AMPAS revokes Fleming's press pass

There was plenty of emotion and suspense at Sunday’s Oscars, but there was a whole other level of drama behind the scenes. Of course there was, that’s the Hollywood way!

The Academy of Motion Picture Arts & Sciences has a long policy of not giving exclusives to any media outlet. But for the past year, someone has been leaking AMPAS press releases to Nikki Finke. (It’s pretty clear to many of us where the leaks are originating. But no names in Blogdogger. Well, not today, anyway, but stick around.) On Friday, Deadline Hollywood posted a detailed top-secret rundown of the show. The following day, the Academy revoked the press pass of Deadline’s Mike Fleming. In a Saturday posting, Finke seemed bewildered by the decision, concluding AMPAS freaked because “we did our reporting job too well.”

Maybe she assumed the org’s officials would smile warmly at her prediction that the evening would be “yet another snorefest” and at her invitation to “check out my Oscars Live-Snarking on Sunday night.”

Or maybe she was surprised that anyone in Hollywood would dare to push back.

Many showbiz decisions are controlled by money and ego. But let’s not forget the fear factor. One studio exec hired a personal publicist to ensure he wasn’t the target of her tirades. Others try to prevent her wrath by giving her “exclusives” (i.e., early press releases).

AMPAS prexy Tom Sherak has certainly been on the receiving end of Finke’s online blasts. Blogdogger hears that she also gave him a verbal phone assault early last week … and yet there was his cheerful photo on the Deadline home page a few days later, promoting a new interview he’d given to Deadline. Pleasantness and cooperation are always a good defense. (People always smile, no matter what they think of you: That’s the real Hollywood way).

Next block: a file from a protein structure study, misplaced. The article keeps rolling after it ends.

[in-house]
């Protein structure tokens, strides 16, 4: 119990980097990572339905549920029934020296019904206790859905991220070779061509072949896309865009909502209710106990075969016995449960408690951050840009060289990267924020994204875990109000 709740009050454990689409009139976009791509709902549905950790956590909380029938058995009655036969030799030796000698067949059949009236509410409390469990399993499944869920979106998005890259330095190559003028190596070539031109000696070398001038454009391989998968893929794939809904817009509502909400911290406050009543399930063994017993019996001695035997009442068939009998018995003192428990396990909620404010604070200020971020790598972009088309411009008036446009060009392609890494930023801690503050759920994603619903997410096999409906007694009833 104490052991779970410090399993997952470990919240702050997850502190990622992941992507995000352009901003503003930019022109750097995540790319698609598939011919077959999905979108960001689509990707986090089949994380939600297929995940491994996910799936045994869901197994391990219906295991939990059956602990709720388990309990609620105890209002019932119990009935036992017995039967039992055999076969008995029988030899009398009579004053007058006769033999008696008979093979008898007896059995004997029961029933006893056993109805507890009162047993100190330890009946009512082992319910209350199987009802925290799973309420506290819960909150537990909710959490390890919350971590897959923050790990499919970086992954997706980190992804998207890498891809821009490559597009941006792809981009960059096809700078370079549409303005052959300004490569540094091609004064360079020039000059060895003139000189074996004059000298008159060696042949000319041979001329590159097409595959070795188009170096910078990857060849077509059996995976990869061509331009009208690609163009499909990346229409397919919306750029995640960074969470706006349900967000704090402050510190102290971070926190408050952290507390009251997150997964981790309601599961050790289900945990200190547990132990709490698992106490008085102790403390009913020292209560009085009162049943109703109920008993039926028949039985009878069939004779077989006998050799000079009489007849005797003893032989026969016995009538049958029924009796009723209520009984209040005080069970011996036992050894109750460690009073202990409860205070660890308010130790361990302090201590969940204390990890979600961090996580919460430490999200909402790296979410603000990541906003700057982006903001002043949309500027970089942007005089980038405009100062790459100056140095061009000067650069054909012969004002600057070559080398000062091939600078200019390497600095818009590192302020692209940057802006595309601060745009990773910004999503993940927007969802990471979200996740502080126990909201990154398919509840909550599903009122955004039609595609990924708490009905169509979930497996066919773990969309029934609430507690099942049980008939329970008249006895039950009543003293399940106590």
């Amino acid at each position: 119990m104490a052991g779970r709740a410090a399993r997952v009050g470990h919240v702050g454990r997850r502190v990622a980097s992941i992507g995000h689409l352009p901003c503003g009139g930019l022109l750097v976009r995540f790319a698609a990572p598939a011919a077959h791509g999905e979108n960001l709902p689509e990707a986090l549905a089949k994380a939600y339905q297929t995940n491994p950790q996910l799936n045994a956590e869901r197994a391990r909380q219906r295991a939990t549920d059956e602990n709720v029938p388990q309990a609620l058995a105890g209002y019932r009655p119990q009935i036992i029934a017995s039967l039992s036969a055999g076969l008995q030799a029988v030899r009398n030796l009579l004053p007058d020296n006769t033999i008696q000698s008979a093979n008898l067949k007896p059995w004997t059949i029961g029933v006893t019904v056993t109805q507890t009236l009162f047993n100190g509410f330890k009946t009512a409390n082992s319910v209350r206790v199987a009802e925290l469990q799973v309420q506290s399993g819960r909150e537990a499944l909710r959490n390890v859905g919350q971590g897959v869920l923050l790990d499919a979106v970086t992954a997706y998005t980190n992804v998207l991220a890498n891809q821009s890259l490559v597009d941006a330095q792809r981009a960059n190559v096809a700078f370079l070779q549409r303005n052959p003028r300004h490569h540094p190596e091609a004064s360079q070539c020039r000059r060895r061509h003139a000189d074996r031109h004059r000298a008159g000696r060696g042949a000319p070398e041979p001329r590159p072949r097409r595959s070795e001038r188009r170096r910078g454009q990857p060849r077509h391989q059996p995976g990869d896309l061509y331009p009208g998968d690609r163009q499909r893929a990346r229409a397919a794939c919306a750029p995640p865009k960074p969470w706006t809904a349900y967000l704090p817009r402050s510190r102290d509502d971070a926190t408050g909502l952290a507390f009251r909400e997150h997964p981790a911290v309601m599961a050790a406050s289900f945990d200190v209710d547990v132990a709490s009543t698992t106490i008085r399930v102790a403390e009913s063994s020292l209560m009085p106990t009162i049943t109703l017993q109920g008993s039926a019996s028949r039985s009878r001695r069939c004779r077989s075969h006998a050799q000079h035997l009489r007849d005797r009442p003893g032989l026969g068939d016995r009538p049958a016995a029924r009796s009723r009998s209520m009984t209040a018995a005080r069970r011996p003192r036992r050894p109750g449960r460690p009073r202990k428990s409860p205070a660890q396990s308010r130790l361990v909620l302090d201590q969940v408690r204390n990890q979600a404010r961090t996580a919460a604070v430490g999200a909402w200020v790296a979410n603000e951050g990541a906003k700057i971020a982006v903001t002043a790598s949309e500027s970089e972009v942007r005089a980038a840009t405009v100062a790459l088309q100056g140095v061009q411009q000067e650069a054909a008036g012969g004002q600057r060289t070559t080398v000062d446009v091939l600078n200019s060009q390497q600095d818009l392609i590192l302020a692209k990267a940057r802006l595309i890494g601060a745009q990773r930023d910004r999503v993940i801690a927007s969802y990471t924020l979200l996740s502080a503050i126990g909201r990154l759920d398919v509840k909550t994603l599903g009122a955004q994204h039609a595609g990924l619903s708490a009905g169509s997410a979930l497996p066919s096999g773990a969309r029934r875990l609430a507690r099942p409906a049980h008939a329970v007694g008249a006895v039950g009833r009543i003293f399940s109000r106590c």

After Fleming got his press pass revoked, Finke told readers, “I lodged a formal protest” with AMPAS director of communications Leslie Unger, and Finke blames the decision on the org’s exec administrator Ric Robertson (who is apparently the “High Noon”-Gary Cooper of the untamed Wild West that the media has turned into.) Finke assured readers that her formal protest was “couched in strong language.” Not surprising. As one Hollywood person noted, “Getting Nikki Finke angry is like unleashing the Kraken.”

Isn’t is awful that some people in Hollywood say such mean things?

Blogdogger hears that last week’s phone call to Sherak was about Bruce Cohen lending his name as a host of a Hollywood Reporter pre-Oscar party. Apparently Cohen had been warned that as an Oscarcast producer, he had to remain neutral and couldn’t back any non-Academy events. And was Cohen penitent about having crossed the line? Uh, who knows? But in this town, ya can’t go wrong by just smiling and hoping the controversy will just go away. This, too, is the Hollywood way.


Despite the blogosphere’s Oscar oversaturation, there are still unique ways of handicapping the event. On Thursday, Jeffrey Wells at Hollywood Elsewhere predicted who might be included in Sunday’s In Memoriam segment. “The locks, I’m guessing, are Tony Curtis, Dennis Hopper, Jill Clayburgh…” etc. He also predicted who wouldn’t make the segment (Zelda Rubinstein, Eddie Fisher, Corey Haim and Erich Segal) and pointed out, “I’ll be deeply offended if they don’t include Kenneth Mars, Maury Chaykin, John Barry, Maria Schneider and Ronald Neame.”

In January, after “King’s Speech” (which Wells hated) started winning awards, the writer sighed that he was finally recovering from “my King’s Speech melancholia. I’ve been living with it for six days now. It’s been like a chest cold only worse.”

So, after Sunday’s Oscar wins, Blogdogger sends a sincere “get well” to Wells.

Copy Cats?

Many in the industry consider the Oscars the big news of the past seven days. Others might argue it was Charlie Sheen. (Still others might think it was Libya, but that’s a whole other conversation.) However, to media members, perhaps the most electric news of the week was Deadline posting its cease-and-desist letter to, telling the website to stop copying its stories.

We don’t know the details of this particular complaint, and Deadline didn’t mention specific articles. But for those of us at Variety, where a paywall was built to help protect and monetize our intellectual property, we are totally sympathetic to the idea of copyright protection.

See, Deadline, we’re not making fun of you! We’re applauding you! Hey, we’re smiling in friendship!

It’s the Hollywood way.

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